Elle Decor features WATERSHED in April 2021 issue: Beyond Green: Building our Sustainable Future

Designing Watershed Moments

by Sean Huncherick for Elle Decor

photos by Ted Miles

Architecture and consulting firm WATERSHED demonstrates that green building can be affordable, sustainable, and most importantly, nurturing to both clients and the environment.

Born into a family of engineers and artists, WATERSHED principal Rebecca Dunn Bryant, AIA, seemed destined for a career in design, but her training in social ecology laid the foundation for a unique architectural practice focused on the health and wellness of both people and the environment.
“I was drawn to this field by a desire to create ‘green’ buildings that restore ecological health. What I found is that buildings have a profound impact on human health as well,” says Bryant. “It’s all connected.”

Whether designing an urban townhouse, a school, or a rural retreat, Bryant looks for opportunities to reconnect people to nature in ways that benefit both the client and their environment. “Exposure to daylight and views of nature are critical to maintaining healthy circadian rhythms, sleep cycles, mood, and attention,” she explains. “Daylight harvesting impacts the shape of our roofs, window placement, and every other aspect of design. An energy efficient, daylit home has a smaller carbon footprint and nurtures the occupants.”

In WATERSHED’s design process, Bryant also stresses the importance of building materials. “Selecting healthy building materials is like choosing healthy food,” she notes. “I prioritize local, minimally processed, and clean ingredients. Screening out toxic material ingredients has a positive ripple effect all the way up the supply chain, benefiting not only our clients, but the workers that manufacture the materials and the communities that live near manufacturing sites.”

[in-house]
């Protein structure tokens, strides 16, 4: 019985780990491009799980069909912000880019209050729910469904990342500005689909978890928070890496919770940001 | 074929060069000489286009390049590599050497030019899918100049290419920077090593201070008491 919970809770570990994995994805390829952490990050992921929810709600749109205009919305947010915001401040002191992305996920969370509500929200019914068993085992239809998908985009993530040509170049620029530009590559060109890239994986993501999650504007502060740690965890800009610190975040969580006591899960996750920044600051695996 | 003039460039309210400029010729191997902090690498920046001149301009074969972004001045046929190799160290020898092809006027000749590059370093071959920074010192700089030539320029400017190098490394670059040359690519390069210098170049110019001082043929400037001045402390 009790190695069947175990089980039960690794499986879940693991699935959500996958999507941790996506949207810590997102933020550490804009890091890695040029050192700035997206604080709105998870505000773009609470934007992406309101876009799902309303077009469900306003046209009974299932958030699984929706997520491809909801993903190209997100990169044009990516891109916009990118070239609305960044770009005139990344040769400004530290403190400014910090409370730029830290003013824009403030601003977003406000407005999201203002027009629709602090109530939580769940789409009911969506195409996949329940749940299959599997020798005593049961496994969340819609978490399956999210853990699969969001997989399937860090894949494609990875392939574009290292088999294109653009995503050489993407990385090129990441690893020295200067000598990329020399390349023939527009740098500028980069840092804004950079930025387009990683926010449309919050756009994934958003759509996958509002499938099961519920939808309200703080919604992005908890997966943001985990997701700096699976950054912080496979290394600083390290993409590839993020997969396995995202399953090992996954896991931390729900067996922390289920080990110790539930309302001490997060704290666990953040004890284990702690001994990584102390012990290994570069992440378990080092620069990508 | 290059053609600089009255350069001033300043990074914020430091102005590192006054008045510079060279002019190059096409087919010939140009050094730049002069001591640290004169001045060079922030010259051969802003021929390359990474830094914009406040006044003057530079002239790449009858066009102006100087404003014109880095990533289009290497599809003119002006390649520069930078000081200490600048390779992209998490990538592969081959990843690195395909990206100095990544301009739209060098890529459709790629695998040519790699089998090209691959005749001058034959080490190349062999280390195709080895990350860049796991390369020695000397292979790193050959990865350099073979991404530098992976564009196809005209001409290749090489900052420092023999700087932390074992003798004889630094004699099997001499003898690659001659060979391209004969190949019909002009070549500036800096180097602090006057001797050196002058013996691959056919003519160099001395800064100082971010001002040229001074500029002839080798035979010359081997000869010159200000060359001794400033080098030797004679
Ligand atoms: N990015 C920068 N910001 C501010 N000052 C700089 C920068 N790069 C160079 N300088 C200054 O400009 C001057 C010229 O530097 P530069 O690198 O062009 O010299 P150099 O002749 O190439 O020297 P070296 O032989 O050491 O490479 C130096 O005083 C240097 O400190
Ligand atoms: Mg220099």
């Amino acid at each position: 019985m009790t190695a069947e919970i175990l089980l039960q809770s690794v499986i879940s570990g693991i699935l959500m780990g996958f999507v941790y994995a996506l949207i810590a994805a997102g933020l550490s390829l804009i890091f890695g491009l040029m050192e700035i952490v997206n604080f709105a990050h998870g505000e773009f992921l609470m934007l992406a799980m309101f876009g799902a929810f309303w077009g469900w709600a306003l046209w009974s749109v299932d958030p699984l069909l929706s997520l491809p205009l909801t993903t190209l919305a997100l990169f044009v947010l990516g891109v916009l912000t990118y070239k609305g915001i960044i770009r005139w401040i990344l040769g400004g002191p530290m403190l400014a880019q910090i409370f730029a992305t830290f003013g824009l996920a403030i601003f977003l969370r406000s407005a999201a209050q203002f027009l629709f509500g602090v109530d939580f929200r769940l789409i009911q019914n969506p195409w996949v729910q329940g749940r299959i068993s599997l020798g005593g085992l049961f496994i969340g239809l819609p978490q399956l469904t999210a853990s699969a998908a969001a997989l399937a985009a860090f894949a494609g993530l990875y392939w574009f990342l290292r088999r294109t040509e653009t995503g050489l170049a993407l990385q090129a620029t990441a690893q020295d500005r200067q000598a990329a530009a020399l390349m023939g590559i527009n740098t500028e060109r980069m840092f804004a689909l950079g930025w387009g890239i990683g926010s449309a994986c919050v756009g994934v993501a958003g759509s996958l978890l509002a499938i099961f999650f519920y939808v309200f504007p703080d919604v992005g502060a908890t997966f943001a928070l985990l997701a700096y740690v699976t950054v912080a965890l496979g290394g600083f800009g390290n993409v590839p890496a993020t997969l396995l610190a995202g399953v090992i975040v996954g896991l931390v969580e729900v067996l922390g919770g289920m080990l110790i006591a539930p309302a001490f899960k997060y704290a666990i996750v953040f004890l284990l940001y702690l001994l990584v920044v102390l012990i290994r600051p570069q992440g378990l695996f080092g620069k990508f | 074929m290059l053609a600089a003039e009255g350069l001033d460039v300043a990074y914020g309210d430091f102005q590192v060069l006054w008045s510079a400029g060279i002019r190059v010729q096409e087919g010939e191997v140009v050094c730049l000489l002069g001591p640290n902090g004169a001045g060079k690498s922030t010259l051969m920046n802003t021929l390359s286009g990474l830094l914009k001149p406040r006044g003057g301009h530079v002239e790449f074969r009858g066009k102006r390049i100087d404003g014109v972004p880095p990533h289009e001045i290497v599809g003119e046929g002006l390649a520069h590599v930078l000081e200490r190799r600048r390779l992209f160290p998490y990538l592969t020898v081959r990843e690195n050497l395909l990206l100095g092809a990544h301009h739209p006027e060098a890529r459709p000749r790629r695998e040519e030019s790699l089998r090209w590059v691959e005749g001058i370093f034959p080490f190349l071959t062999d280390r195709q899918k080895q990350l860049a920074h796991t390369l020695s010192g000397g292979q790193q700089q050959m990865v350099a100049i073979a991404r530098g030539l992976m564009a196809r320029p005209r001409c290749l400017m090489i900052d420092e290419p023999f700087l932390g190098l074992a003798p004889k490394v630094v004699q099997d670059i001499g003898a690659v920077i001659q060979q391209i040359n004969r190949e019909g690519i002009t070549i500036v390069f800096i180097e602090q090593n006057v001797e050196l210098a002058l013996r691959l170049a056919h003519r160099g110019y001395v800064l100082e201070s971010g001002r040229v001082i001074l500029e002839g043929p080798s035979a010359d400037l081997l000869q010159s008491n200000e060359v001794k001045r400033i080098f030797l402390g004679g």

“Design impacts our world whether we are conscious of the impacts or not,” she adds. “WATERSHED’s mission is to design for positive impact.”

IMAGE DETAILS: Northern light washes a blackened steel fireplace from above, brightening the core of the living space. A wood planked island echoes the dark stain of exterior siding, while abundant windows and houseplants bring nature indoors. The black stain on the exterior of this home from WATERSHED is made from pine tar—a natural product once used to seal Viking ships.

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